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Old 01-18-2007, 04:25 PM   #117
Mike Sigman
Location: Durango, CO
Join Date: Feb 2005
Posts: 4,123
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Re: Baseline skillset

It dawns on me that I can't explicatively tell you where you're missing your guesses on what he's doing, Erick, without being drawn into a needlessly off-topic discussion. I'll say this... it's a lot more complex than you realize. Just try generating appreciable forces (true, his Uke is not a model of resistance, but there are a couple of the bounces that tell you quite clearly Uke's distance was more from Sum's power than anything Uke could have done) like that on your own. In some cases, with the amount of power some of these guys can produce, it isn't just hokey to learn to "hop", particularly if Nage has his hand on your chest. Bones break.

The main point is that I doubt you could come close to generating the amount of power using your weightshifts and turns that simply weren't there. In fact, I know you couldn't. I certainly couldn't and my body is fairly well conditioned. Secondly, without a focused path from the ground that directly connects to Uke's hand, etc., the bounce would be puny indeed.

But let's say, just rhetorically, that Master Sum is somehow deriving his power from imperceptible turns. The smaller the turns, the greater the tensile stress needed to effect reasonable power. That implies some kind of conditioning that is unusually effective. Without the turns, but doing something else (I've already laid out the basics in other posts), there still is the need for some sort of unusual conditioning. The point I'm making is that one of the baseline skillsets we're talking about is the beginning of that type of conditioning (although Aikido never took it as far as Yiquan takes it).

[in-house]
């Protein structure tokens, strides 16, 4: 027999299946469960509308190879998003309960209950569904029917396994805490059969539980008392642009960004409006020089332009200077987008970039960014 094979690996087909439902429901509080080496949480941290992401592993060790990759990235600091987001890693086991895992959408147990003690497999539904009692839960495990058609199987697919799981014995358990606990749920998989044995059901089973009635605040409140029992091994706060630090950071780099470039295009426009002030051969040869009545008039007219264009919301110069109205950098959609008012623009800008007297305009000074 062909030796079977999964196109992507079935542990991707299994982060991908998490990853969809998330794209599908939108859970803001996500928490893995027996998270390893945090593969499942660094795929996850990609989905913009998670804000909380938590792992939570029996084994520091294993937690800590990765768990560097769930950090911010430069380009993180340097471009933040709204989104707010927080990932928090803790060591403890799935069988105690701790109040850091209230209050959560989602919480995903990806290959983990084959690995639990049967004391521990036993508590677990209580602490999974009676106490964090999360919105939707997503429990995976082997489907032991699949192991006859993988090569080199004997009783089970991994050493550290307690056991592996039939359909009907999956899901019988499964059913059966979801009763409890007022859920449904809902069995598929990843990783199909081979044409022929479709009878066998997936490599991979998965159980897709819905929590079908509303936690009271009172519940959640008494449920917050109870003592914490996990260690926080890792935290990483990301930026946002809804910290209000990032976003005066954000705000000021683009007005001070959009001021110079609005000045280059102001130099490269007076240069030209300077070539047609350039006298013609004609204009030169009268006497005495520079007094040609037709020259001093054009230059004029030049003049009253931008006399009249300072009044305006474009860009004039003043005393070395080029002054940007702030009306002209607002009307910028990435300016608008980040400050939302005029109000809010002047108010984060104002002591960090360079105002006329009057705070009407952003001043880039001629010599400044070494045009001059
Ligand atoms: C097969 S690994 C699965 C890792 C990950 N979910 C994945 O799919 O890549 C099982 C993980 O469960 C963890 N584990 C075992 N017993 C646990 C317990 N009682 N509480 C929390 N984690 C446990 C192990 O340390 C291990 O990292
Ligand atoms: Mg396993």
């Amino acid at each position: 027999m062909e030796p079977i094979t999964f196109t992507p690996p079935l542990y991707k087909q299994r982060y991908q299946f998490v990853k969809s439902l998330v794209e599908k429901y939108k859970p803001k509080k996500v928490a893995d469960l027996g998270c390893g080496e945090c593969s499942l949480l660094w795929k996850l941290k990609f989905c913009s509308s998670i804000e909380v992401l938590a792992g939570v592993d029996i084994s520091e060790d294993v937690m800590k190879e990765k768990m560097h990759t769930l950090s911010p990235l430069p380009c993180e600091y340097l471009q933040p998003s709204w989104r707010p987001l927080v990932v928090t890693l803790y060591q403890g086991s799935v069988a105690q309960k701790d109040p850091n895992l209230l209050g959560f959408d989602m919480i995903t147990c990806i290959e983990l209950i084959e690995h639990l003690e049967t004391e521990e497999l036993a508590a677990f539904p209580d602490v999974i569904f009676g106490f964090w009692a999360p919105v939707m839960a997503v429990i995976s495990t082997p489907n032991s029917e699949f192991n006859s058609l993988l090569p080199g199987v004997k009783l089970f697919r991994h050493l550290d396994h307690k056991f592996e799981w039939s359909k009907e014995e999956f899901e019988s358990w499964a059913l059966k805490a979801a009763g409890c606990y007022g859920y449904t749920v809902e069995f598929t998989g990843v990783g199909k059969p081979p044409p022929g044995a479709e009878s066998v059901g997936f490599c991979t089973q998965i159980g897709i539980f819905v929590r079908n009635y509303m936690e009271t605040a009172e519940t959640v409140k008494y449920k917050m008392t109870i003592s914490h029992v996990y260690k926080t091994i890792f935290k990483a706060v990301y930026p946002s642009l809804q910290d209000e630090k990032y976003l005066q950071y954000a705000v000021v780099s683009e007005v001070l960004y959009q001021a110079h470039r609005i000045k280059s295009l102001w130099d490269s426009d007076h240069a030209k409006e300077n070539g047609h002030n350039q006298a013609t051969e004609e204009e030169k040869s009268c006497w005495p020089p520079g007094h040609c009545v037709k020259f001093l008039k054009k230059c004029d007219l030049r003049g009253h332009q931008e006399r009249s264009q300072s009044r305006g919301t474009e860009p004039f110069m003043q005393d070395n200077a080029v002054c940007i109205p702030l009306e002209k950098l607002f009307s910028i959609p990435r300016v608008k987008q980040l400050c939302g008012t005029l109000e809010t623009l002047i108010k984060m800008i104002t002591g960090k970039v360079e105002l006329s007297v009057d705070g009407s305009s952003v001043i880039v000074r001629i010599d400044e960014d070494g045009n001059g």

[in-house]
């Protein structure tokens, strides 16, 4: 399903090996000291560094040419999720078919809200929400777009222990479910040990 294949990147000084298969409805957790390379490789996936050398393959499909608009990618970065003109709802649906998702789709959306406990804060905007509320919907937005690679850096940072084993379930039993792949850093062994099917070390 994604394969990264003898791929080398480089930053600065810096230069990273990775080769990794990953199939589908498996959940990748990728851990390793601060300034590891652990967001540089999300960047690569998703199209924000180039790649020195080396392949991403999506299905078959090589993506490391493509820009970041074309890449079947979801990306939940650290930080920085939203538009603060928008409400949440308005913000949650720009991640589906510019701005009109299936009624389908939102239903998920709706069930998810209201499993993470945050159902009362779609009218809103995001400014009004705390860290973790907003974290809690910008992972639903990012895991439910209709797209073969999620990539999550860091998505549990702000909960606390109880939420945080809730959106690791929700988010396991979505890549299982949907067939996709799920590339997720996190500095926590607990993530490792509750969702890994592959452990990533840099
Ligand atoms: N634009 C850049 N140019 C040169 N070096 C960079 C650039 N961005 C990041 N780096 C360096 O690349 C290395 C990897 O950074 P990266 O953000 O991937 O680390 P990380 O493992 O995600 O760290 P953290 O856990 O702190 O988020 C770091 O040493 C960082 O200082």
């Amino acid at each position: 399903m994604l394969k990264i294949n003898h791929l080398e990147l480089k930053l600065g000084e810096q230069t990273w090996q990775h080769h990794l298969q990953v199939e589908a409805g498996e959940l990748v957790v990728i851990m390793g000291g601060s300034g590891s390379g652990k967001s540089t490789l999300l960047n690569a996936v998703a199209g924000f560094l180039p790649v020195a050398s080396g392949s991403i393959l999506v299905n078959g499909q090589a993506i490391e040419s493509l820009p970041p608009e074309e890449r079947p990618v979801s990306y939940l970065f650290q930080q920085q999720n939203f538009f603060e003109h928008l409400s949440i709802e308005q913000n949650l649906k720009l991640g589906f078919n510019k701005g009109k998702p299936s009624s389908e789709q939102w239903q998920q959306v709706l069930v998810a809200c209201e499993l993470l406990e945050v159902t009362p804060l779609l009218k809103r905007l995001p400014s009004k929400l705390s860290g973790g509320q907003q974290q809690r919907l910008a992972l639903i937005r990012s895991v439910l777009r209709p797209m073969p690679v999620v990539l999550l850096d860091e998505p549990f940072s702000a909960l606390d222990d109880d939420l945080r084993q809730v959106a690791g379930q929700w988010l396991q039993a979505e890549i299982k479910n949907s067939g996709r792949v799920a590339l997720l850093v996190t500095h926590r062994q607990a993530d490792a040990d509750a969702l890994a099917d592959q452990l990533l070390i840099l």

The thing you have to look at (and the reason I used Master Sum's version of the same tricks Ueshiba is doing) is that these are powerful movements yet with almost no substantial movement of the joints. Just "weight shift" won't do it. And BTW, I will say this... the small "weight shifts" are almost side-effects of what he's actually doing, so you're focusing on the wrong thing.

In a way, this "bouncing" is a "ki trick". And voila', Ueshiba used the same ki trick because it exhibits ki strength. Your idea that the bouncing uses 'resistance' and therefore it's not part of Aikido would mean that atemi is not part of Aikido either, because it goes directly into the opponent. Real atemi, BTW, uses the type of power that Ueshiba and Sum are using, not just normal punches. We're just talking about baseline skills, remember, that apply in all movement at all times.

So just from the size of the movements, you can tell that rotation, while it can be stretched to maybe conform to a lot of situations, does not really apply here. Instead of revolving parts in a body (which, granted, are part of many techniques, but we're not talking about techniques and the forces they impart), you need to start thinking of Aikido as being a sphere from which direct forces bounce away and which indirect forces cause to turn... IMO. "Resistance" doesn't apply if things bounce away.

Regards,

Mike Sigman

Last edited by Mike Sigman : 01-18-2007 at 04:28 PM.
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